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Sep 19 2023

Sprain or strain? What’s the difference?

September 19, 2023  /   Rehabilitation, Sports Medicine  /   4-minute read

Ouch! You’ve hurt your ankle. But here’s the thing, is it a sprain or a strain? People often mix up these two terms, but they actually have distinct differences. So, let’s dive in and get to the bottom of it.

Understanding sprains: What are they?

Sprains are injuries that happen when ligaments get stretched or torn. Ligaments are the tissues that connect bones to one another and are found in joints, such as ankles, knees, wrists, shoulders, and even the back and neck. Sprains are generally caused by overstretching or twisting the joint beyond its usual range of motion, which causes the ligament to stretch or tear.

There are three types of sprains based on how much ligament damage occurred:

  • Grade 1 (Mild). The ligament fibers stretched slightly, or there is a very small tear.
  • Grade 2 (Moderate). The ligament is torn, but it isn’t a complete tear.
  • Grade 3 (Severe). The ligament is torn completely.

Understanding strains: How are they different?

On the other hand, strains occur when muscles and tendons get stretched or torn. Tendons connect muscles to bones. Strains are often caused by over-usage or repetitive movements, such as with sports or manual labor. Similar to sprains, there are levels of strains:

  • Grade 1: Mild damage to individual muscle fibers (less than 5% of fibers) that causes minimal loss of strength and motion.
  • Grade 2: More extensive damage with more muscle fibers involved.
  • Grade 3: Complete rupture of a muscle or tendon.

Recognizing the symptoms 

Although the overall symptoms of both injuries are similar, such as pain, swelling, and limited movement, there is a difference based on the affected area. For example, if you injure your ankle, it could either be a sprain or a strain depending on the severity and affected area.

Sprain symptoms
  • Pronounced swelling and bruising
  • Moderate loss of function
  • Escalated pain during joint use
  • Continued pain, even at rest, might indicate serious fractures
Strain symptoms
  • Initial slight swelling or discomfort
  • Possible progression to moderate swelling and stiffness
  • Difficult / pain using the injured muscle during movements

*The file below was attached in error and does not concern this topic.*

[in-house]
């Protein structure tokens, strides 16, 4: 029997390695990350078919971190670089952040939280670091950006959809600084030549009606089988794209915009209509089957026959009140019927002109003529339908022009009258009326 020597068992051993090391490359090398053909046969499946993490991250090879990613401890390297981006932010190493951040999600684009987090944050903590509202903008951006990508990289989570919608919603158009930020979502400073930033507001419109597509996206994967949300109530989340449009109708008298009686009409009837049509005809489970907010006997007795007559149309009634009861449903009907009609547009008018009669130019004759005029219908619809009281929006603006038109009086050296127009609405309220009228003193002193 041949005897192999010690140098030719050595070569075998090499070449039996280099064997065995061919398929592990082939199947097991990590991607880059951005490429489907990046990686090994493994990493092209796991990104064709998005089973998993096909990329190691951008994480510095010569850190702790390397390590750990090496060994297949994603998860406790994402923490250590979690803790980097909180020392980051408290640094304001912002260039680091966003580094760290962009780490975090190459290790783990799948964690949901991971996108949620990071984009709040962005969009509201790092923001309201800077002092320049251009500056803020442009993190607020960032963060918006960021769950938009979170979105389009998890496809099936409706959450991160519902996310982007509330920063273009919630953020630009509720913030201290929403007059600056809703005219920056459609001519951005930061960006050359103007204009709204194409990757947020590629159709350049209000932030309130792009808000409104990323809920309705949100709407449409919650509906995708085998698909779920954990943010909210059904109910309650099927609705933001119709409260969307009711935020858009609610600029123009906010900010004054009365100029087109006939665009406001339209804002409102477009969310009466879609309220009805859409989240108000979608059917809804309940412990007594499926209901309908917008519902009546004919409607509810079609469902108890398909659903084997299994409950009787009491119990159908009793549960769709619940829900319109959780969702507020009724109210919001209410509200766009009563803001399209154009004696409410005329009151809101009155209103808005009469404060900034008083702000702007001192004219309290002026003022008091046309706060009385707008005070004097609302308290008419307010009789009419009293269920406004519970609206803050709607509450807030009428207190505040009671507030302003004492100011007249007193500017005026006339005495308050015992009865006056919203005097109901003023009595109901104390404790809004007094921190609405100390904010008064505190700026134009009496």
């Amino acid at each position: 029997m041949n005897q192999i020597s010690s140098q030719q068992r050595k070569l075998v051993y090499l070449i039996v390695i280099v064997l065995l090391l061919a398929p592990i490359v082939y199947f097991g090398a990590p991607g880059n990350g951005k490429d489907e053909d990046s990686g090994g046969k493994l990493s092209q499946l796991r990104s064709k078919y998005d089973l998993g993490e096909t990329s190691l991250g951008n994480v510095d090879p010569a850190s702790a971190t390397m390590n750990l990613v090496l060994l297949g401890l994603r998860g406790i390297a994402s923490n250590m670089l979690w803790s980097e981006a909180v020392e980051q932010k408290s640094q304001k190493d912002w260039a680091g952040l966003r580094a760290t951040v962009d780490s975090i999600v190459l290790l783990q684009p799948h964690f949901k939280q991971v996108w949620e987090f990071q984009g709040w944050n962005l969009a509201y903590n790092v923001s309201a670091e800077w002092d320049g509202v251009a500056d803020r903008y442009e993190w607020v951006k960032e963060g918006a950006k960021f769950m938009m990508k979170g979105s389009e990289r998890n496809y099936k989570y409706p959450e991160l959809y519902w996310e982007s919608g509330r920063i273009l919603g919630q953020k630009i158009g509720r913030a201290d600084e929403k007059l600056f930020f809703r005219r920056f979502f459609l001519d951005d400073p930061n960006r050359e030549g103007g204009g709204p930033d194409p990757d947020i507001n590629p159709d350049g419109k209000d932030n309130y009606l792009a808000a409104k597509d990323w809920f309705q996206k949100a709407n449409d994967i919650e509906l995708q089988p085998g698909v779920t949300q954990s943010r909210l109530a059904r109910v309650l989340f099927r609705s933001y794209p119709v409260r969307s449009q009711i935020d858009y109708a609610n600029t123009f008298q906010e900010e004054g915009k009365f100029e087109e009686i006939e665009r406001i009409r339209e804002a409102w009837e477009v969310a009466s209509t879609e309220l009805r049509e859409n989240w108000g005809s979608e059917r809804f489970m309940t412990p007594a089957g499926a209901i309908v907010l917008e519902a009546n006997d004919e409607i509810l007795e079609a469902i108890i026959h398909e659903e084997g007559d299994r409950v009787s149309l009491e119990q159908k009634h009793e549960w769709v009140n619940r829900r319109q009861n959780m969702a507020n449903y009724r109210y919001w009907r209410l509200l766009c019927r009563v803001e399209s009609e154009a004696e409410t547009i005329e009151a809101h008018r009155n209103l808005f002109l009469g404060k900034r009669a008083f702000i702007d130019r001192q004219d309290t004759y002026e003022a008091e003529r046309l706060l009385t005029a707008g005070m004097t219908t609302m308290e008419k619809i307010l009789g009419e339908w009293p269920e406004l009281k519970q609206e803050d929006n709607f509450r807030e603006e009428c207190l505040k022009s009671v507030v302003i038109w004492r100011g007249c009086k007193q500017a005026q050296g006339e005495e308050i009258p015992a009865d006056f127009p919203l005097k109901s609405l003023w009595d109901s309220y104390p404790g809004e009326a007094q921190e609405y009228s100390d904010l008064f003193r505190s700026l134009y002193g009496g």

Severe pain might indicate more complex issues, requiring immediate medical attention, especially for young athletes participating in high-impact sports.

Immediate actions after injury

Both sprains and strains can be treated by following the PRICE method (Protection, Rest, Ice, Compression, Elevation) and taking pain medications. However, severe cases may require physical therapy or surgery, depending on the extent of the injury.

  • Protect the injury using crutches, a sling, brace or tape
  • Rest the injured area (actively resting the injured area with light/pain-free movement can be helpful)
  • Ice the injury to reduce mild-to-moderate swelling
  • Compression bandages for support
  • Elevation to reduce fluid buildup

When to see a healthcare provider

If a sprain or strain results in continued significant pain, bruising, loss of function, or stability, it’s time to see a healthcare provider for proper diagnosis and individualized rehabilitation. Visiting a Welia Health sports medicine provider or rehabilitation therapist will help ensure an accurate diagnosis and timely recovery based on an examination, and comprehensive care, including medications and physical therapy.

Recovery timeframe

The time it takes to recover from a sprain or strain depends on the severity of the injury, overall health and fitness level, and age. Here are some estimates:

  • Mild to moderate injuries: 6-8 weeks
  • Minor strains/sprains: 3-6 weeks

More severe injuries will take longer to recover from and should be assessed by a specialist sooner rather than later.

Preventing joint injuries

The best way to keep yourself from being sidelined is to prevent an injury from happening in the first plan. Prioritize prevention through fitness by:

  • Regular exercise to strengthen muscles around joints
  • Including strength training and flexibility exercises
  • Using proper equipment, such as ankle braces and supportive footwear, and knee pads and elbow guards for protection

In the workplace, overuse, long periods of sitting or standing, or bending in awkward positions contribute to on-the-job injuries. Learn more about preventing strains and sprains in the workplace.

If you suspect a sprain or strain, especially if severe, contact Welia Health at 320.225.3356 or request an appointment online.

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